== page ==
Rather than repeat the daily routine, I thought I would tell you more about my Scotiabank woes and some Camino gossip.
Last year in Mexico Amanda told me about the Scotiabank advantage. No foreign transaction fees and they have partner banks in Europe and Mexico, so ATM fees are also waved. So I opened an account, put my travel funds in it so I could better track my expenses and save some fees. I also got a Scotiabank travel credit card as that includes 6 Airport lounge visits! High living for the traveler. Yahoo! So I would take my Scotiabank debit card and a different VISA credit card.
In Mexico I had my VISA cancelled due to suspicious activity on the day I was to leave. My plane was hit on the tarmac by a luggage truck causing an overnight stay. Westjet took care of everything including another night accommodation in Calgary as I had missed a connecting flight but the airport hotel wouldn’t book me in even tho I had a WestJet voucher to cover the room. They insisted I register a VISA with them in case I had the midnight munchies and raided the bar fridge. Westjet came to the rescue again when the local Westjet agent came with me to the hotel an gave them her credit card! Way to go Westjet! Anyway, long story to say I now know to have a backup card, a Westjet VISA.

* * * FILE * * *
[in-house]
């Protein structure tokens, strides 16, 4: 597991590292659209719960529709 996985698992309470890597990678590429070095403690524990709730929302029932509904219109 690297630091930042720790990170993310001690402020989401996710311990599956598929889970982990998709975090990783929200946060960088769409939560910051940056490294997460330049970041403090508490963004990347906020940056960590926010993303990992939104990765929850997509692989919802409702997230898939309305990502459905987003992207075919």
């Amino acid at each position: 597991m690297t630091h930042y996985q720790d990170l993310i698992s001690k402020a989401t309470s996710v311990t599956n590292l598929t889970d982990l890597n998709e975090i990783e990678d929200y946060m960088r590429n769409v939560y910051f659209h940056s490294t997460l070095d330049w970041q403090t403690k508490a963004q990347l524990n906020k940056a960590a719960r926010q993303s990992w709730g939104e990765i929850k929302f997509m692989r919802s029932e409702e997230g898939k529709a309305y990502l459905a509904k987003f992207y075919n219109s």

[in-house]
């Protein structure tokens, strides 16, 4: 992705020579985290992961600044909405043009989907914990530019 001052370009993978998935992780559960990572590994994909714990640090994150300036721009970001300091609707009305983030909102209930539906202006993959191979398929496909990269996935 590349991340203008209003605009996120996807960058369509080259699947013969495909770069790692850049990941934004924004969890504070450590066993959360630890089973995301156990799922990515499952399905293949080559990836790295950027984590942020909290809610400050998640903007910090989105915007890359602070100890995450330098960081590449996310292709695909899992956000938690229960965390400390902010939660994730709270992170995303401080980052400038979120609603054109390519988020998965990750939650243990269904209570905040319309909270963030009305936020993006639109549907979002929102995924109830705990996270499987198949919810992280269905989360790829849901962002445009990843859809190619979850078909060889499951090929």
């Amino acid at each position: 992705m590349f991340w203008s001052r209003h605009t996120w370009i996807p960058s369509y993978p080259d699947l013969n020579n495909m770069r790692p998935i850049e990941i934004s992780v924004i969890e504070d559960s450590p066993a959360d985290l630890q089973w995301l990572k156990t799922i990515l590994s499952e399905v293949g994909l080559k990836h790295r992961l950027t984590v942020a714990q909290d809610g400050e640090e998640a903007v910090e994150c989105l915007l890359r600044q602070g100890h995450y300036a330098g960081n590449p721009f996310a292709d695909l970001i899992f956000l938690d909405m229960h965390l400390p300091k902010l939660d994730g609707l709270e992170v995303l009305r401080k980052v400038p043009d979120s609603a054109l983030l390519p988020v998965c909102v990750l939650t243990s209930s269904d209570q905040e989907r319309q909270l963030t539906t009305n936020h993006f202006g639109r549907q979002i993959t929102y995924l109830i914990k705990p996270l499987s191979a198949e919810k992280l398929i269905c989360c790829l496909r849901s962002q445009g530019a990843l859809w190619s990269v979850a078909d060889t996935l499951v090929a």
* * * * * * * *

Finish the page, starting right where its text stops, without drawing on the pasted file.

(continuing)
So, as I explained before I also took British coins left over from previous trips with me. I only needed less than £10 for a bus ticket to my hotel and back. It turns out my coins were worthless having been withdrawn from circulation. So I put my Scotiabank card in the ATM at the Gatwick terminal and it wouldn’t go in. So I pushed it in. Flashing signs and a warning about tampering with the machine stared me right in the eye while the machine ate my card!